After that Christine asked me to do research on what I wanted to do, and then asked me to narrow my list to the top 2.  I did both, and heard from her that she had to talk to her boss about a Yes or a No.  I never heard back from her on either Yes/No.  Communication broke down, and became a frustrating game of Phone Tag, among other things.  

Part of the communications breakdown was some strangeness going on with my Poor People Phone Service through AT&T.  I was getting charged for someone else's phone calls, or someone hacked my identity.  I never did find out which.  I did cancel the service.

Christine wanted me to go back to HireAbility! 

I was really confused about this, especially because the person I was supposed to talk to at HireAbility sounded like she was expecting to become my new case manager and I would have to start all over from scratch with something I knew wasn’t for me.  I protested, and the communication breakdown turned into being thrown under a bus, being kicked out of DOR’s program. 

My RAMS, INC. counselor/therapist suggested (along with other people going to bat for me) getting the employment specialist—Tamara Yalgolnitser, based at the unemployment facility at Mission and Chavez Streets—to help.  Christine visits/visited that building every Wednesday, thus there was more than one good reason to go this route.  I got what everyone in Welfare calls a “Remedy”, usually a one-time appointment arranged to try to solve a problem.

I should have known better.  Many people in the Welfare system, who run into a problem (or problems) with what they are trying to do to get out of the system, get blamed for the snafu (officially, it’s never the case managers’ fault.  Never), they pay the price and have to do what the case managers tell them to do (or take the least nasty of, usually, two choices) to fix what’s broken.  I and my RAMS, INC counselor/therapist hoped for more, but what I got was Tamara playing by the Welfare systems’s rules,  which don’t allow for much, if any, flexibility.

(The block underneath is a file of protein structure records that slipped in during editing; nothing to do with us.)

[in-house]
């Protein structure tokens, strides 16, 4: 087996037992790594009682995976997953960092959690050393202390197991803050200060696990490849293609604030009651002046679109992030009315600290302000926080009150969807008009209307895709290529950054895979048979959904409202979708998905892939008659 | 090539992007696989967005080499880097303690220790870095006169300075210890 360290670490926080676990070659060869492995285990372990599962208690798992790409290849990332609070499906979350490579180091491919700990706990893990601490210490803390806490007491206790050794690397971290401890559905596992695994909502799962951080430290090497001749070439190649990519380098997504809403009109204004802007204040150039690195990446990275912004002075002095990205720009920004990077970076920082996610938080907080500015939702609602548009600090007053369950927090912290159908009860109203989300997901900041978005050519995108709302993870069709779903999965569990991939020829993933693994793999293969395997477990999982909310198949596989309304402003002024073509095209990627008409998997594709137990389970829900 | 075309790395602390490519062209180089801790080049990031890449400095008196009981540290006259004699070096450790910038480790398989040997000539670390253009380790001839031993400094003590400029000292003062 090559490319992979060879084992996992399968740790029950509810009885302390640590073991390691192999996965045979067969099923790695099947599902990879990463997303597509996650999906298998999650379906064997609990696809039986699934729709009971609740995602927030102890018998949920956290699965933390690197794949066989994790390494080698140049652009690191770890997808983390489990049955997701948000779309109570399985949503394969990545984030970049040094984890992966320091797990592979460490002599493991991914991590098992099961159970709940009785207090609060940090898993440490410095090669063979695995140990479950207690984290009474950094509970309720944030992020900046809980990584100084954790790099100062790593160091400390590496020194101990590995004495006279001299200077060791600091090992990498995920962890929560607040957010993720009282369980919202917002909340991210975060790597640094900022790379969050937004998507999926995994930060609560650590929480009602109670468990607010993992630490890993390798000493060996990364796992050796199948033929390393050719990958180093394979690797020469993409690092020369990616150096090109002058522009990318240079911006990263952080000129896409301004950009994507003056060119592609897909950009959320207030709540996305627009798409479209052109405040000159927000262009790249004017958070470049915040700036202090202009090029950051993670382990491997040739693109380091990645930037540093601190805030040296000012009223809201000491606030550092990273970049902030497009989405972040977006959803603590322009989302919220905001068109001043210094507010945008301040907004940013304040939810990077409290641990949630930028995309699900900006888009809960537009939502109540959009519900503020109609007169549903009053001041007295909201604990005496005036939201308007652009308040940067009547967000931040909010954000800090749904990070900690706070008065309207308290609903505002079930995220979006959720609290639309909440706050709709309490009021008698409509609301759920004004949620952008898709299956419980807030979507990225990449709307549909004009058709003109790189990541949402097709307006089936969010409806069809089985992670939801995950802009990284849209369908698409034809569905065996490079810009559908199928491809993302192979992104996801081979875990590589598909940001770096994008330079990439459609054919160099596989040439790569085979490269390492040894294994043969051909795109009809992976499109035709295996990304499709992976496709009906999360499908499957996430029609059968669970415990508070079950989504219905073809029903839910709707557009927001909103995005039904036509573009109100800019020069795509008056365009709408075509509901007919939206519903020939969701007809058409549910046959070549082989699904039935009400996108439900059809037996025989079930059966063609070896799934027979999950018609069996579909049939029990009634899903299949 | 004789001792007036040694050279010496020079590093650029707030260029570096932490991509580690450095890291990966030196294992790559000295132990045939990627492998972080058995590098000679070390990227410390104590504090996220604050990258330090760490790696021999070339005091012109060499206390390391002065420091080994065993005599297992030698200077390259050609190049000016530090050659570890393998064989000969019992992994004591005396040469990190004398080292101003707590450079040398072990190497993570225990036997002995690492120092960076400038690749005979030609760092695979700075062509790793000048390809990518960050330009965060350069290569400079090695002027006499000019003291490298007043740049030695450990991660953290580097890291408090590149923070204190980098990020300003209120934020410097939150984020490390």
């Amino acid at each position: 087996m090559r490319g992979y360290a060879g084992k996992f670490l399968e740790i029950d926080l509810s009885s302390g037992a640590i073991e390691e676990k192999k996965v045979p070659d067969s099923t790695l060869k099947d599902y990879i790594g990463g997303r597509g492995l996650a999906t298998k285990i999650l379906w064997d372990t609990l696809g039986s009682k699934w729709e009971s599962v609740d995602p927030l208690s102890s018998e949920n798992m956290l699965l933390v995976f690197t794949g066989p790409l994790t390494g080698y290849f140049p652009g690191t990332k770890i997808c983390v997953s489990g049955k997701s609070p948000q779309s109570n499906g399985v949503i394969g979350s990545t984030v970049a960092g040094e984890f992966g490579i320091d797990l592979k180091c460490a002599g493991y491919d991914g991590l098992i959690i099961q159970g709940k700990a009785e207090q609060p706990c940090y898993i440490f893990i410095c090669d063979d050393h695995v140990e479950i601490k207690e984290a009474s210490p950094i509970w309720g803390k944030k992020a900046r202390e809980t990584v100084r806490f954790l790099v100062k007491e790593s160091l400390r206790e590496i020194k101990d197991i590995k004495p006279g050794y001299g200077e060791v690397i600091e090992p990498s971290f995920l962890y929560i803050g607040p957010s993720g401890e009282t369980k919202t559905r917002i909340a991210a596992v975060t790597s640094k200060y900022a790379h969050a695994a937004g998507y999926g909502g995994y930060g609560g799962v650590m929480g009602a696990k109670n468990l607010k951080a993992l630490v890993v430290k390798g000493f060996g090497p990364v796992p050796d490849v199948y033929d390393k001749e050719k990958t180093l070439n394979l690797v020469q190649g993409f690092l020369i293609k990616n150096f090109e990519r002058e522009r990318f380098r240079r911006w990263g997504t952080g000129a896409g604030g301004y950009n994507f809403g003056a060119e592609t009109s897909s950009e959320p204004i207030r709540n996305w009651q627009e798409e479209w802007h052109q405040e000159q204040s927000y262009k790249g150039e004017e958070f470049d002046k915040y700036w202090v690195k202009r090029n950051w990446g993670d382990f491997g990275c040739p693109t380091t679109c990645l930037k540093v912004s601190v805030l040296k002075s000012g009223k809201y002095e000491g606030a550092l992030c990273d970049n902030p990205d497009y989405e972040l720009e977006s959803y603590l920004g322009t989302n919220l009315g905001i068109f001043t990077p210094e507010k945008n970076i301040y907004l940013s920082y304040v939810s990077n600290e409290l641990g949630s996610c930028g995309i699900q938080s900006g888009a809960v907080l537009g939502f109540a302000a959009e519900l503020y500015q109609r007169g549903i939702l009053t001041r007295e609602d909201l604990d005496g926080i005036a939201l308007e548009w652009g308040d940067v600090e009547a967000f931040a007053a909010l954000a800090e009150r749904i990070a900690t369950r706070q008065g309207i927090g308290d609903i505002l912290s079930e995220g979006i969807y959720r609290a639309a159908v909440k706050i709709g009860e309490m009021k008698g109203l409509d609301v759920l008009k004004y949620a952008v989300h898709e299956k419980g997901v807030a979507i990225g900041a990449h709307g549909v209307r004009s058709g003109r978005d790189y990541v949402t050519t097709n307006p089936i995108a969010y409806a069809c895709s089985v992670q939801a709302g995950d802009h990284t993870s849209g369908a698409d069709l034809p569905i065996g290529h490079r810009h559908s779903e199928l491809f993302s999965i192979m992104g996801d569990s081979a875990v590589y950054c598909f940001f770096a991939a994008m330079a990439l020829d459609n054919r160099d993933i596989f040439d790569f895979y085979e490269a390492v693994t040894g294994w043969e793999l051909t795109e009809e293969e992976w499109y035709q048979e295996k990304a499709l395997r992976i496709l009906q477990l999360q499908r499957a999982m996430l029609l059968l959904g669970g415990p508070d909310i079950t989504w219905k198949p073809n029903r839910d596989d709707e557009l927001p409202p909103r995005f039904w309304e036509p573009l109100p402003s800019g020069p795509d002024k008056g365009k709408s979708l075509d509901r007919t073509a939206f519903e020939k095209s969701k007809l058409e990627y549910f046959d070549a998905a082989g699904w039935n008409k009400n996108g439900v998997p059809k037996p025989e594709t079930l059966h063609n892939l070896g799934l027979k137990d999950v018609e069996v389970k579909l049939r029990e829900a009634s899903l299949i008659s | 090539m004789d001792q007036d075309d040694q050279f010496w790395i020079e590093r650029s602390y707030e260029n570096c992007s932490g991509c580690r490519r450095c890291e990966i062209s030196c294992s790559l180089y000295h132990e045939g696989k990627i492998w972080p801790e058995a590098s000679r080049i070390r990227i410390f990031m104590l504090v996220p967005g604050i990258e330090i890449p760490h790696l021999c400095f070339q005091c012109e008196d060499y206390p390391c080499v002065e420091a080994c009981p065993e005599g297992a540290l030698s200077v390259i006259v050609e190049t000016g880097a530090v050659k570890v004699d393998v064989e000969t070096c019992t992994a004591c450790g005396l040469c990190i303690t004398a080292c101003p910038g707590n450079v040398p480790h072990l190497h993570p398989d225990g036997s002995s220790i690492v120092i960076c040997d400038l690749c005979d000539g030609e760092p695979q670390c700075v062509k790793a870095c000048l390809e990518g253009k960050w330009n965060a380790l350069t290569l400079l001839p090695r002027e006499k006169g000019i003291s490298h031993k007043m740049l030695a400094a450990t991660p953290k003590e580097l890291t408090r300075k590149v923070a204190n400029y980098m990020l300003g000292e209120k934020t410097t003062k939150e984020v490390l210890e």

“By The Book” means having the attitude that everything was my fault.  By The Book meant that Tamara said that this chain of events meant that obviously I was not ready to work and that some kind of going-back-to-the-drawing-board action needed to be taken.  RAMS, INC. disagreed, especially since Tamara seemed to want them to start over with me.  My time with them is supposed to be ending, things are up in the air and I didn’t go to circus school to be a juggler.

Rat, race, just another rat in the race, sniffing the air, wondering if I can climb over the wall and go somewhere else.  Been here and there, done that.

Various people need to here from you if this “irks” you as much as it does me.  I’m not the only person getting hosed.  I’ve spoken with other people in the same boat, being asked to do things that don’t make sense—because if they do THOSE things…why do they even need DOR??????  The Gav.  Gavin Newsom.  San Francisco’s Mayor.  The Human Services Commission, the Board of Supervisors, the State of California’s Department of Rehabilitation--they need to hear from people. 









just love it!